NRC: ‘Flash’ Gordon firing Eagles towards glory
Photo: AJF Photography
He’s not called ‘Flash’ – yet – but anyone watching Jake Gordon’s performance for the NSW Country Eagles against Perth Spirit last Saturday, would not be surprised by my promotion of the nickname.
Three tries and two assists from the flying halfback helped the Eagles cement their place at the top of the NRC standings with only two rounds of the regular season to go, whilst cementing his own burgeoning reputation in the process. But it was his speed to – and at – the ruck, the crispness and accuracy of his pass, a smart kicking game, and his uncanny knack for being in the right place at the right time to profit from an opposition error or his own team mates good work, that marked him out as a player that looks every inch a future star.
Having spent time aside from his club rugby duties with Sydney University this year, learning his craft at the Waratahs behind a couple of pretty handy scrummies in Nick Phipps and Matt Lucas, the 23-year-old is yet to get a taste of Super Rugby for his state. But not only is his current form provoking many admirers to call for his fast-tracking into the Cambridge Blue jersey in the 2017 season, it’s even promoted whispers that he may be a bolter for the Wallaby Spring tour in November.
Gordon himself played an admirably straight bat regarding those suggestions when Rugby News caught up with him this week.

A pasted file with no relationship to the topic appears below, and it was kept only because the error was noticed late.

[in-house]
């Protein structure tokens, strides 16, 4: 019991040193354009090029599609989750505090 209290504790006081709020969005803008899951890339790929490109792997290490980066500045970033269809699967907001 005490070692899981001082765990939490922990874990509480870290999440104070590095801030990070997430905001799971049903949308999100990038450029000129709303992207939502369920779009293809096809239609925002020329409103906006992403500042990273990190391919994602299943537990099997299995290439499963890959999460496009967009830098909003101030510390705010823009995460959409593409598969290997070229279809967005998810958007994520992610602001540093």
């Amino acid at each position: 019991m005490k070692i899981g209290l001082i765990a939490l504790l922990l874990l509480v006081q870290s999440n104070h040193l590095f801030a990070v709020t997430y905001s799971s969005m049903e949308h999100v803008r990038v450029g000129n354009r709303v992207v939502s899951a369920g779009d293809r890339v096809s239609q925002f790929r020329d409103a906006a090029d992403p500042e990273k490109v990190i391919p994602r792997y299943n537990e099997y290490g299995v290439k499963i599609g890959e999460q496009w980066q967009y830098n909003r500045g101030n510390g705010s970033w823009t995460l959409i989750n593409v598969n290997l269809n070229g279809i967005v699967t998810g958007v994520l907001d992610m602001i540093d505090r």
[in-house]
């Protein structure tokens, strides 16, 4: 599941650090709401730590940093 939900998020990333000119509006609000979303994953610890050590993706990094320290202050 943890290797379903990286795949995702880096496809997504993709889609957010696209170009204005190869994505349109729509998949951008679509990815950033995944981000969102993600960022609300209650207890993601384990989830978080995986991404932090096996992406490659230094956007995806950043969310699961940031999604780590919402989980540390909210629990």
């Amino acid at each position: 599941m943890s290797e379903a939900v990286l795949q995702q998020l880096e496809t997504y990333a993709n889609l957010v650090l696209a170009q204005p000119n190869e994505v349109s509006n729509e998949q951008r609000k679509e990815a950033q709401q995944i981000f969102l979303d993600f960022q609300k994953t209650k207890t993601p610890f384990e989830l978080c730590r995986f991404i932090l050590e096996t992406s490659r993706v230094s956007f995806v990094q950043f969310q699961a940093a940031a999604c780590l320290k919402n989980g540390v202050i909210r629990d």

“They are only whispers, at the moment I’m just focusing on playing consistent footy,” he says. “Of course I wouldn’t say no to a chance like that, it would be the experience of a lifetime. But there is no point worrying about the uncontrollable.”
Hailing from Newtown, Gordon went to Blackwattle Bay School in Glebe, before beginning his rugby career in earnest with Canterbury Juniors. From there he continued his education of the game at Sydney University, making a 1st grade debut in 2013, winning a 2nd grade Premiership in 2015 and kicking on to nail down the no.9 jersey in 1st grade this year with a string of impressive efforts, and 15 tries to his name, as the Students fell one game short of another title.
His form – and undoubted potential – ensured a role in the Sydney Stars line-up over the first two seasons of the NRC. But the amalgamation of the Stars into the NSW Country set-up has seen them –and he – attain new heights, despite some understandable misgivings about how the Sydney Uni contingent would be accepted into the fold.